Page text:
The urinary elimination of procainamide is proportional to the glomerular filtration rate but is also affected by changes in urinary pH. Procainamide is relatively lipid-soluble as a free base but the ionized form is not. Acid urine, therefore, leads to ion trapping of procainamide which enters the urine by passive diffusion from the plasma. Accordingly, renal clearance of procainamide can be considerably increased by maintaining a low urinary pH and high flow rates.
If procainamide toxicity causes severe hypotension and renal insufficiency, urinary elimination of procainamide and NAPA is decreased and hemodialysis may be required. Hemodialysis significantly reduces the serum half-life of procainamide and effectively removes procainamide and NAPA. Peritoneal dialysis is not effective.
It has been reported that one patient who ingested approximately 7 g of procainamide HCl recovered after treatment consisting of i.v. norepinephrine, i.v. furosemide, attempted volume expansion with albumin, and hemodialysis. Also reported is the case of an elderly patient who recovered after ingestion of approximately 19 g of procainamide HCl. The patient was treated with i.v. isoproterenol and i.v. epinephrine. The latter report suggested that insertion of a ventricular pacing electrode is a reasonable precautionary measure in case high grade AV block develops.
Dosage And Administration: Selection of the dose and route of administration should be made with the following in mind: The optimum plasma level is 4 to 8 µg/mL.
Therapeutic Urgency: Oral administration is preferred. When parenteral therapy is necessary, i.m. administration is the method of choice. I.V. use should be limited to emergencies and continuous ECG monitoring is mandatory when this route is used.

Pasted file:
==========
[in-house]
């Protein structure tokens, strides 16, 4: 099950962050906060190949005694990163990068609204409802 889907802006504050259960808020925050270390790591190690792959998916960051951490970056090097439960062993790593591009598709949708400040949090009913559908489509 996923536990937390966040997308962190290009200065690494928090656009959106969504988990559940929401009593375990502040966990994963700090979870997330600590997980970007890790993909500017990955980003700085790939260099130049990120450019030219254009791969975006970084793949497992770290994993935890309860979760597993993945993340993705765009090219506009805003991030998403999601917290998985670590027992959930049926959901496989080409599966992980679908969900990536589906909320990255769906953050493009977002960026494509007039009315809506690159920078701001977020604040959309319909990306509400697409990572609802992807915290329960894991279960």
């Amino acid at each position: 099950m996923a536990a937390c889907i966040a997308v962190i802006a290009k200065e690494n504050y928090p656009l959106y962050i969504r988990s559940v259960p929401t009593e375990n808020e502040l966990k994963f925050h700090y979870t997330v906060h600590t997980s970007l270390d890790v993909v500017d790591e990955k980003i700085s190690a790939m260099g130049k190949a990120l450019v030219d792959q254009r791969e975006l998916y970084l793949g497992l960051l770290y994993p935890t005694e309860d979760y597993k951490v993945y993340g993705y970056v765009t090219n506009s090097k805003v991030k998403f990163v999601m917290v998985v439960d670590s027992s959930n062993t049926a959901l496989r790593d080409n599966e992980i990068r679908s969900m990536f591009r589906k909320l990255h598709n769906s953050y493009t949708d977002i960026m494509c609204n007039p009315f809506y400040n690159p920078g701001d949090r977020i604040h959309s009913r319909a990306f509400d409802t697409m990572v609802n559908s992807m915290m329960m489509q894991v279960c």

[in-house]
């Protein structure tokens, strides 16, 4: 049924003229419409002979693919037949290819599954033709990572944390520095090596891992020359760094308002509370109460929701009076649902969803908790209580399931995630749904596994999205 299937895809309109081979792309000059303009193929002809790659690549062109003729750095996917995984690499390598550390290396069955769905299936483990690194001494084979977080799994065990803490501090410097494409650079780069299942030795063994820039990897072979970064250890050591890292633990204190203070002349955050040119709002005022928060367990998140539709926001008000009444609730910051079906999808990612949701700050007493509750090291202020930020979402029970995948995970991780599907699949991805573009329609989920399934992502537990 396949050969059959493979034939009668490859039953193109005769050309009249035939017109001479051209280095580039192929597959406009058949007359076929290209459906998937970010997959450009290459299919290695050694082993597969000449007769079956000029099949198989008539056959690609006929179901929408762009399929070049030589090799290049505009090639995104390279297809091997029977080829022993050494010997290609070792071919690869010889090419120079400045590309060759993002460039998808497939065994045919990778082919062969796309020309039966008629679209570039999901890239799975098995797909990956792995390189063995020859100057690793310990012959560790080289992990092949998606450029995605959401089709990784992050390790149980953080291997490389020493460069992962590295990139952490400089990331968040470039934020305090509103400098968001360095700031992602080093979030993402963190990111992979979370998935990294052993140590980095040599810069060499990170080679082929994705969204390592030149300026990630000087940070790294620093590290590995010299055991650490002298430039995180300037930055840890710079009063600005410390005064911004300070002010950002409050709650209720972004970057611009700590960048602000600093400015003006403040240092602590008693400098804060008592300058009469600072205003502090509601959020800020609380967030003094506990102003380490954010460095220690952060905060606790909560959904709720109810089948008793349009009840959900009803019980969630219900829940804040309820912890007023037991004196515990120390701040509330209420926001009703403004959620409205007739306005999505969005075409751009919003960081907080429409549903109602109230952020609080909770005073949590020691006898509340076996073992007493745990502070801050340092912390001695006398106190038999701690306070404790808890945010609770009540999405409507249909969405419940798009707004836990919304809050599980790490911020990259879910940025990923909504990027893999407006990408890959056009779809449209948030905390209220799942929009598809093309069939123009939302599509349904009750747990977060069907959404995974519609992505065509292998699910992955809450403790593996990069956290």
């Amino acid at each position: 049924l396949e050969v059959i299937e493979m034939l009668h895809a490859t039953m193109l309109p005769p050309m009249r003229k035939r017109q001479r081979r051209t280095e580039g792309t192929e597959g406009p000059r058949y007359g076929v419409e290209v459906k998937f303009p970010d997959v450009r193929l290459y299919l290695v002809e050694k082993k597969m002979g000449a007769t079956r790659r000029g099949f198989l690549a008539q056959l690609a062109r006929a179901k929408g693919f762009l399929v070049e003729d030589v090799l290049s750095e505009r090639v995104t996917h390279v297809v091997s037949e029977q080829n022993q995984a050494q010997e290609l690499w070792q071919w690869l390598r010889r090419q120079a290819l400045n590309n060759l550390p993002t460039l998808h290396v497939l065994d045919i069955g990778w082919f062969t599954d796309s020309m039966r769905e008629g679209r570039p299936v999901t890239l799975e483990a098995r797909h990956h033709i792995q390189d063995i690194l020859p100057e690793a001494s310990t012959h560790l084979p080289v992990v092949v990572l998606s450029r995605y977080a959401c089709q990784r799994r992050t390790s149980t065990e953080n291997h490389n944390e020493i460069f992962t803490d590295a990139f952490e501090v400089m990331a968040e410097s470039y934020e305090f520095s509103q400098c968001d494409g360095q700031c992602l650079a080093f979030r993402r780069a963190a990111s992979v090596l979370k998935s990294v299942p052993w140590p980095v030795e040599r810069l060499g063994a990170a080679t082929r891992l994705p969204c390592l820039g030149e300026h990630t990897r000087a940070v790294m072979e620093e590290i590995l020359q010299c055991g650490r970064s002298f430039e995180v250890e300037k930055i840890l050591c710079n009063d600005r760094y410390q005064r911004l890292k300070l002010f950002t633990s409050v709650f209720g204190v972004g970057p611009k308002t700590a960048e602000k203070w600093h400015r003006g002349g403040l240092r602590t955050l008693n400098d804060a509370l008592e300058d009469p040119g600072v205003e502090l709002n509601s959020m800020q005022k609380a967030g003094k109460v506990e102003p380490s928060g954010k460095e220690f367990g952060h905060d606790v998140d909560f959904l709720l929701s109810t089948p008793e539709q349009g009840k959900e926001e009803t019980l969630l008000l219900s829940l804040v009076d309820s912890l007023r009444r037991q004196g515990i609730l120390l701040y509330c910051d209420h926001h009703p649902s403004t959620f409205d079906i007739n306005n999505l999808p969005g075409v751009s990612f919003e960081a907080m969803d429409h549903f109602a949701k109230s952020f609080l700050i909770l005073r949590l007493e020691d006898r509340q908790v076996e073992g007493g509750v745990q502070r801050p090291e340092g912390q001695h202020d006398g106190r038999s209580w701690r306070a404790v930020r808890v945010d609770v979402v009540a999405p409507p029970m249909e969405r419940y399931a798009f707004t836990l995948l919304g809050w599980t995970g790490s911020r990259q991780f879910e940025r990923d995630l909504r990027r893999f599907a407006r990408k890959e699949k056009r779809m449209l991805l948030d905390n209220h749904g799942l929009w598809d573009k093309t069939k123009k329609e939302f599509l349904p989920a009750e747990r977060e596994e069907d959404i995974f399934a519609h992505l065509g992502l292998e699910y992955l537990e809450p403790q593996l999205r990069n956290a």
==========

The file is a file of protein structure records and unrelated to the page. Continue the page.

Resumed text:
In elderly patients and in patients with impaired renal function (decreased creatinine clearance) excretion is delayed and reduced frequency of administration is required (see Precautions).
An alkaline urine indicates a reduction in excretion rate, and the necessity for reduced frequency of administration.
Patients with cardiac failure, shock, low cardiac output and extrarenal azotemia should be carefully monitored and the dose or frequency of administration reduced if necessary.
Excretion rates appear to be unchanged by furosemide and other diuretics but are decreased by the use of acetazolamide, due to the production of alkaline urine.
Following stabilization on i.v. therapy, conversion to oral procainamide should be carried out as soon as practical.
Should toxic or sub-therapeutic levels be suspected, the patient’s plasma procainamide should be determined and adjusted accordingly.
Patients vary in response to a dose of procainamide. Nevertheless, the following guidelines should be considered when deciding upon the patient’s actual requirements: Parenteral dose: I.M: If the oral route is not feasible because of vomiting or unreliable absorption, 0.5 to 1 g may be given i.m., repeated every 3 hours until oral therapy is possible.